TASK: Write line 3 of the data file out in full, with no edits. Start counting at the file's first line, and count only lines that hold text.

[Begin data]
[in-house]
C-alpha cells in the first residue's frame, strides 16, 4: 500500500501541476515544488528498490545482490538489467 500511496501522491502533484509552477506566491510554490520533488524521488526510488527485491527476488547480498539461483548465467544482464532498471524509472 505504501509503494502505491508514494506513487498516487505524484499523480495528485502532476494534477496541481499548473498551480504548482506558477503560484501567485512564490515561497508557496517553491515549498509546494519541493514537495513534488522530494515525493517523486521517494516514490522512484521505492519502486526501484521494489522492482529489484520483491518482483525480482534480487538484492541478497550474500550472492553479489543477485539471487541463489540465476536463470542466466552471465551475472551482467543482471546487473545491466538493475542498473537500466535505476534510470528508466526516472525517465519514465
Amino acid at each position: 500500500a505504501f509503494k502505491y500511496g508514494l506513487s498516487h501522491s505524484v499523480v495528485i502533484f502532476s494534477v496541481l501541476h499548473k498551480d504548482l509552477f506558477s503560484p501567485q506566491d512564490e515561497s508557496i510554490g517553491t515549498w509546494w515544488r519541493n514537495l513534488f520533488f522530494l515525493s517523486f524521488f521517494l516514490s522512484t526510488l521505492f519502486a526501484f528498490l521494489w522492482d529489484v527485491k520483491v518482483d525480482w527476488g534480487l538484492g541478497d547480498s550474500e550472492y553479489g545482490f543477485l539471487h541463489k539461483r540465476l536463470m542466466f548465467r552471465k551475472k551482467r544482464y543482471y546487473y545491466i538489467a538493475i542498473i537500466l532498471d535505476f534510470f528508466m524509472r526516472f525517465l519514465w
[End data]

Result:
Amino acid at each position: 500500500a505504501f509503494k502505491y500511496g508514494l506513487s498516487h501522491s505524484v499523480v495528485i502533484f502532476s494534477v496541481l501541476h499548473k498551480d504548482l509552477f506558477s503560484p501567485q506566491d512564490e515561497s508557496i510554490g517553491t515549498w509546494w515544488r519541493n514537495l513534488f520533488f522530494l515525493s517523486f524521488f521517494l516514490s522512484t526510488l521505492f519502486a526501484f528498490l521494489w522492482d529489484v527485491k520483491v518482483d525480482w527476488g534480487l538484492g541478497d547480498s550474500e550472492y553479489g545482490f543477485l539471487h541463489k539461483r540465476l536463470m542466466f548465467r552471465k551475472k551482467r544482464y543482471y546487473y545491466i538489467a538493475i542498473i537500466l532498471d535505476f534510470f528508466m524509472r526516472f525517465l519514465w